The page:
How to Fill Containers with Soil
Once you pick the best soil, it’s time to fill your containers with potting soil. The steps are easy, but make sure you follow them to fill containers correctly.
- Clean Your Pots
It’s always best to start with a clean pot. It’s safe to reuse containers from previous growing seasons, but you must remove all dirt. You should also clean the containers with a diluted bleach solution; diseases and other contaminants may stick to the inside of the containers.
Clean your pots even if they’re brand new! You never know what bacteria might be on them.
- Add Soil to the Bottom
Take some of the potting soil you selected and add it to the bottom of your container, gently packing it down. This helps ensure your plant will be at the proper depth when adding it to the container.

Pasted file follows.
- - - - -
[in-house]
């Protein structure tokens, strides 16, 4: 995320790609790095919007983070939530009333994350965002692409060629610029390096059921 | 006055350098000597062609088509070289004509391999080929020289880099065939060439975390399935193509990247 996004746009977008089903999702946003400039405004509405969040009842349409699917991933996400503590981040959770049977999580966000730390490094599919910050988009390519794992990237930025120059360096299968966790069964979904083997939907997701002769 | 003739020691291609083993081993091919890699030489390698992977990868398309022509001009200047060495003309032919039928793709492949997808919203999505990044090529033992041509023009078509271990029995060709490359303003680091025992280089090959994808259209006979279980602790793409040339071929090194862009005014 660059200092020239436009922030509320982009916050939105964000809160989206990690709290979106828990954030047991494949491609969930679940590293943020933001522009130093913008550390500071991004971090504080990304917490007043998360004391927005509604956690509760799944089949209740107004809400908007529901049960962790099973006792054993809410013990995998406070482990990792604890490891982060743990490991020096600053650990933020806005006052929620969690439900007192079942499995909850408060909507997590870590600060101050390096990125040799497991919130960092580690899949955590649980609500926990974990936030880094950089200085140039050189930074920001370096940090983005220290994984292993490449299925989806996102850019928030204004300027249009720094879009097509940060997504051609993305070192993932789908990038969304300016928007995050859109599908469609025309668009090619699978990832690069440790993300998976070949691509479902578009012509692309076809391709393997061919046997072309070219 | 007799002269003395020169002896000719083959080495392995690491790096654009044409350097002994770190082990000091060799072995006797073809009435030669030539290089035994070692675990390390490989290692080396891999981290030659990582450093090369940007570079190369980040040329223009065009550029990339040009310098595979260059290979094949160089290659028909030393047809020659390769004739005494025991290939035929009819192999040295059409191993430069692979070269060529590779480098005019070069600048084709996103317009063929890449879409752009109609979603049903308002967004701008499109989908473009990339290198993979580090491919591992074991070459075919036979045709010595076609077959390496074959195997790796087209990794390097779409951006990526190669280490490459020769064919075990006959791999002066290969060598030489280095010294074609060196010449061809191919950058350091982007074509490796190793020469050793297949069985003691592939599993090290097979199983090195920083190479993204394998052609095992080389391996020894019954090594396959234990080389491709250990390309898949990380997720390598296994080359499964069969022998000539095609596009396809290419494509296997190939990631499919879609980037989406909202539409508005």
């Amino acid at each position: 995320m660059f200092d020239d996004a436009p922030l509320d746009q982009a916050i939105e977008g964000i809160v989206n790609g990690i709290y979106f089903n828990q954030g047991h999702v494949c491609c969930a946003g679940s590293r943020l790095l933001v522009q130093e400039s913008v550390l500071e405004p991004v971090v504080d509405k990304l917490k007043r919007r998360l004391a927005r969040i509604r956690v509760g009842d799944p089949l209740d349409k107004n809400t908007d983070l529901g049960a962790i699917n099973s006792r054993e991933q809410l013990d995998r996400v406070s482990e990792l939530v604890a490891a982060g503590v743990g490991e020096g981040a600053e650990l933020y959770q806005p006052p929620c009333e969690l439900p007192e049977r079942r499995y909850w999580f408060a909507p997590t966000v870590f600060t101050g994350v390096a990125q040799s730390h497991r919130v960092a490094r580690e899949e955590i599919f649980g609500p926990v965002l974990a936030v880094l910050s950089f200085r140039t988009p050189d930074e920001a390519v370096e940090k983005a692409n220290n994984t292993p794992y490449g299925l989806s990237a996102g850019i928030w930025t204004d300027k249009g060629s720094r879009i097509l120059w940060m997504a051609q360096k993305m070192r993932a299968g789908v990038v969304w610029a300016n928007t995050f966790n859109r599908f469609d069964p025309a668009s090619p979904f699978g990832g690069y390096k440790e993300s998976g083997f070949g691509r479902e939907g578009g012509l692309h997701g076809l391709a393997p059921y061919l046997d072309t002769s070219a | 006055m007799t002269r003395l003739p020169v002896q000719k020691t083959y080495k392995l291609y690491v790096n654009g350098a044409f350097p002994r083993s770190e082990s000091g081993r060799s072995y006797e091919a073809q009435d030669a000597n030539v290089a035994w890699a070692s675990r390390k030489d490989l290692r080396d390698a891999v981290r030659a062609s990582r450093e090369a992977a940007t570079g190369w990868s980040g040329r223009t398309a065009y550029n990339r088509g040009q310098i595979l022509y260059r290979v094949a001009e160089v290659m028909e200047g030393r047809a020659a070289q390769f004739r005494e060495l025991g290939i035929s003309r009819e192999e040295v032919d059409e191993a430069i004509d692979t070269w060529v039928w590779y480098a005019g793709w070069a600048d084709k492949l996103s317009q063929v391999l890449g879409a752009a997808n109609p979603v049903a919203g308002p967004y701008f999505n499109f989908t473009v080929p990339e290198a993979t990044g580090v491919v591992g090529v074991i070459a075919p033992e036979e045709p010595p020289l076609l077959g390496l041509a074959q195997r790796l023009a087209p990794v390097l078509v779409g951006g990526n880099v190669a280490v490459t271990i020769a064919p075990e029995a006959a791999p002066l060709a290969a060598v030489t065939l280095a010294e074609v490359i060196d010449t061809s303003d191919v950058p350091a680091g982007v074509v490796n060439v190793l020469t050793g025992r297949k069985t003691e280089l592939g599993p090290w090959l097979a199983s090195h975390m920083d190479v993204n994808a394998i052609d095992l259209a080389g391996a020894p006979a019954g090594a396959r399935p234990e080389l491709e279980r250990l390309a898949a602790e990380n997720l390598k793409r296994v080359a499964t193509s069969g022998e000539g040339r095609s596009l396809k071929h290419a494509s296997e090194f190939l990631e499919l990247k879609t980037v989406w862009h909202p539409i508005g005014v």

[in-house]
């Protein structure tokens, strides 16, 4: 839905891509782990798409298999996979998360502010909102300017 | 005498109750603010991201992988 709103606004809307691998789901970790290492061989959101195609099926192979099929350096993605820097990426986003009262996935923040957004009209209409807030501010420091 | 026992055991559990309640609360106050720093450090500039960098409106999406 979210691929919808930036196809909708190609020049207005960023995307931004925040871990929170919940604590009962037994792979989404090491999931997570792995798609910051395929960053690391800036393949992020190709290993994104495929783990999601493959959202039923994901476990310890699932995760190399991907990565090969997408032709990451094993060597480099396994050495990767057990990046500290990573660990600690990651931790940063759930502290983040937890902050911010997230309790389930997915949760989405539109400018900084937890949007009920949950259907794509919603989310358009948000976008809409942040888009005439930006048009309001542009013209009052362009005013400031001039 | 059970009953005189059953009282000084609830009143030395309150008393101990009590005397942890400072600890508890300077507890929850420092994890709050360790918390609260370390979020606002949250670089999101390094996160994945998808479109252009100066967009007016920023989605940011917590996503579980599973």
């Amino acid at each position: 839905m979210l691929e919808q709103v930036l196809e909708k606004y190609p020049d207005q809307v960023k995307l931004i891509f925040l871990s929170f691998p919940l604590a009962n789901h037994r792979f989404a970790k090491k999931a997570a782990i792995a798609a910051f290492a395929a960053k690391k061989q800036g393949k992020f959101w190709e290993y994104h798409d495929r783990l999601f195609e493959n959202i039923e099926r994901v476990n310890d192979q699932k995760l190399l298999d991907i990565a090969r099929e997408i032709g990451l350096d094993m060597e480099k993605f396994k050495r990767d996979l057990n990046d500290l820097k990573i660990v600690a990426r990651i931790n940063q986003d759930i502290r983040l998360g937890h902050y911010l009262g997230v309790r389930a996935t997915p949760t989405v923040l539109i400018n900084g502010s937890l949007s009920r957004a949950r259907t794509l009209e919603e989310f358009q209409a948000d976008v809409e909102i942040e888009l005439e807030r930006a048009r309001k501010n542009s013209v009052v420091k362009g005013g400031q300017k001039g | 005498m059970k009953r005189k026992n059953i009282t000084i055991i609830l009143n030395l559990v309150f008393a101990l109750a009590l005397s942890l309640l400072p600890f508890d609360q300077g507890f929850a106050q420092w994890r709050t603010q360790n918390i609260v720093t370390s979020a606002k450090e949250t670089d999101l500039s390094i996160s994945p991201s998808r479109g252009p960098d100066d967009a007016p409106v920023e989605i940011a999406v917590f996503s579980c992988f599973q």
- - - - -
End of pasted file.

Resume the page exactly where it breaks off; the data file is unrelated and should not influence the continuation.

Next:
Your goal is to only have one inch between the soil and the top of the container once filled, so keep that in mind and use that to determine how much soil to add to the bottom.
- Place Your Plant & Fill
Now, hold the plant in your hand and put it into the pot, gently loosening the roots at the bottom. Then, fill in around the roots with the potting mix, packing the soil as you fill it. Make sure you keep the root ball planted at the same depth as it was in the original pot.
After your plant is in the container, water the soil deeply, letting it drain out the holes.
How to Make Potting Mix for Containers
Buying pre-bagged potting mix for containers gets pricey fast if you want to have several containers full of plants. One of the ways to save money when gardening is to make your own potting soil, and you can do so reasonably inexpensively compared to buying multiple bags of potting mix!
Here’s what you need.
1 Part Peat Moss